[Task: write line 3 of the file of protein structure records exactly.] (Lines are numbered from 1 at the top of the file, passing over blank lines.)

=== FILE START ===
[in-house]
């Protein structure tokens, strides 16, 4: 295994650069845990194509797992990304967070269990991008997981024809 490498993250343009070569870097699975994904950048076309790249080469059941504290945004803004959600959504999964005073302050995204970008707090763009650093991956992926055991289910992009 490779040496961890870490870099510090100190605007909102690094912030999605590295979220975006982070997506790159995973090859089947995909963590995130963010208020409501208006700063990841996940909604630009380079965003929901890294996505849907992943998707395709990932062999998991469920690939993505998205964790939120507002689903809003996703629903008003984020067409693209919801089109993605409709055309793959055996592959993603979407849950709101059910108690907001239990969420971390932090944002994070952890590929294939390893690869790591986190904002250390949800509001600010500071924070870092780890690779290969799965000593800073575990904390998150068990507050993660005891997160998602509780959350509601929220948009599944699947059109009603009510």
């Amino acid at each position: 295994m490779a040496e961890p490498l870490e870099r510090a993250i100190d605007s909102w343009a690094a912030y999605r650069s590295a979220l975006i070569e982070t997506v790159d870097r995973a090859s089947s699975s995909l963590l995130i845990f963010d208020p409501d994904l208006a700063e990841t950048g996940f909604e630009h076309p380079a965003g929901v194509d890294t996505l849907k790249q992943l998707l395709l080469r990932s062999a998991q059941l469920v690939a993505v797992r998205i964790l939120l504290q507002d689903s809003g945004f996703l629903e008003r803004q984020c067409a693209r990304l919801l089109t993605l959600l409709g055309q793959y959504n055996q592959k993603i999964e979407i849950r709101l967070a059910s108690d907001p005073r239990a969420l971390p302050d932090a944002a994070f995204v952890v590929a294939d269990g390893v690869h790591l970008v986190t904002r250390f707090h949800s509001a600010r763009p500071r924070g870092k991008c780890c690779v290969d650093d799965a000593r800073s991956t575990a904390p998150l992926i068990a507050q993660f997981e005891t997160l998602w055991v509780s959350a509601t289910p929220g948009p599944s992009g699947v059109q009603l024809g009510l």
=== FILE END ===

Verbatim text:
């Amino acid at each position: 295994m490779a040496e961890p490498l870490e870099r510090a993250i100190d605007s909102w343009a690094a912030y999605r650069s590295a979220l975006i070569e982070t997506v790159d870097r995973a090859s089947s699975s995909l963590l995130i845990f963010d208020p409501d994904l208006a700063e990841t950048g996940f909604e630009h076309p380079a965003g929901v194509d890294t996505l849907k790249q992943l998707l395709l080469r990932s062999a998991q059941l469920v690939a993505v797992r998205i964790l939120l504290q507002d689903s809003g945004f996703l629903e008003r803004q984020c067409a693209r990304l919801l089109t993605l959600l409709g055309q793959y959504n055996q592959k993603i999964e979407i849950r709101l967070a059910s108690d907001p005073r239990a969420l971390p302050d932090a944002a994070f995204v952890v590929a294939d269990g390893v690869h790591l970008v986190t904002r250390f707090h949800s509001a600010r763009p500071r924070g870092k991008c780890c690779v290969d650093d799965a000593r800073s991956t575990a904390p998150l992926i068990a507050q993660f997981e005891t997160l998602w055991v509780s959350a509601t289910p929220g948009p599944s992009g699947v059109q009603l024809g009510l």